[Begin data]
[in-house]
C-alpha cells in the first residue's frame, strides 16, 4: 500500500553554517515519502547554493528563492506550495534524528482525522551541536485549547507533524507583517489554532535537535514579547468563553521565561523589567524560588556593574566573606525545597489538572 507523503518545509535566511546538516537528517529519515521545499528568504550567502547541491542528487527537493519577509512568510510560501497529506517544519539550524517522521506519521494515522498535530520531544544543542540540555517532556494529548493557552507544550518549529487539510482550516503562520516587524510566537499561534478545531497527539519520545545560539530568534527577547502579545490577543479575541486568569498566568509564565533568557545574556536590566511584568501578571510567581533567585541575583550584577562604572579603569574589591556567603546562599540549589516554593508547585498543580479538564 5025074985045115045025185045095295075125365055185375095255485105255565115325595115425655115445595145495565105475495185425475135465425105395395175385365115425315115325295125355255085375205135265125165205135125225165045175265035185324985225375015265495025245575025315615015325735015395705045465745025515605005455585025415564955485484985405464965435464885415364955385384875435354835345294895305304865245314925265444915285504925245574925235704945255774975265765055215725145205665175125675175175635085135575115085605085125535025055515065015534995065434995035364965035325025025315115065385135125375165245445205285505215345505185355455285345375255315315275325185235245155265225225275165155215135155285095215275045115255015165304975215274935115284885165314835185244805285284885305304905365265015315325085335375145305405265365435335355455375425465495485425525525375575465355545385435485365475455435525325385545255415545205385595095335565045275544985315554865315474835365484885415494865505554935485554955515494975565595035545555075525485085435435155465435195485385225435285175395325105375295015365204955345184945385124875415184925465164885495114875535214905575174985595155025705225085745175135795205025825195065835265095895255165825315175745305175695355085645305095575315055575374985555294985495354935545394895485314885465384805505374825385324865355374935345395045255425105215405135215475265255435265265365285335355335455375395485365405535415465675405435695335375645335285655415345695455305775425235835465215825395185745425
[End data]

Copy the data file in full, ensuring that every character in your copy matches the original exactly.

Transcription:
[in-house]
C-alpha cells in the first residue's frame, strides 16, 4: 500500500553554517515519502547554493528563492506550495534524528482525522551541536485549547507533524507583517489554532535537535514579547468563553521565561523589567524560588556593574566573606525545597489538572 507523503518545509535566511546538516537528517529519515521545499528568504550567502547541491542528487527537493519577509512568510510560501497529506517544519539550524517522521506519521494515522498535530520531544544543542540540555517532556494529548493557552507544550518549529487539510482550516503562520516587524510566537499561534478545531497527539519520545545560539530568534527577547502579545490577543479575541486568569498566568509564565533568557545574556536590566511584568501578571510567581533567585541575583550584577562604572579603569574589591556567603546562599540549589516554593508547585498543580479538564 5025074985045115045025185045095295075125365055185375095255485105255565115325595115425655115445595145495565105475495185425475135465425105395395175385365115425315115325295125355255085375205135265125165205135125225165045175265035185324985225375015265495025245575025315615015325735015395705045465745025515605005455585025415564955485484985405464965435464885415364955385384875435354835345294895305304865245314925265444915285504925245574925235704945255774975265765055215725145205665175125675175175635085135575115085605085125535025055515065015534995065434995035364965035325025025315115065385135125375165245445205285505215345505185355455285345375255315315275325185235245155265225225275165155215135155285095215275045115255015165304975215274935115284885165314835185244805285284885305304905365265015315325085335375145305405265365435335355455375425465495485425525525375575465355545385435485365475455435525325385545255415545205385595095335565045275544985315554865315474835365484885415494865505554935485554955515494975565595035545555075525485085435435155465435195485385225435285175395325105375295015365204955345184945385124875415184925465164885495114875535214905575174985595155025705225085745175135795205025825195065835265095895255165825315175745305175695355085645305095575315055575374985555294985495354935545394895485314885465384805505374825385324865355374935345395045255425105215405135215475265255435265265365285335355335455375395485365405535415465675405435695335375645335285655415345695455305775425235835465215825395185745425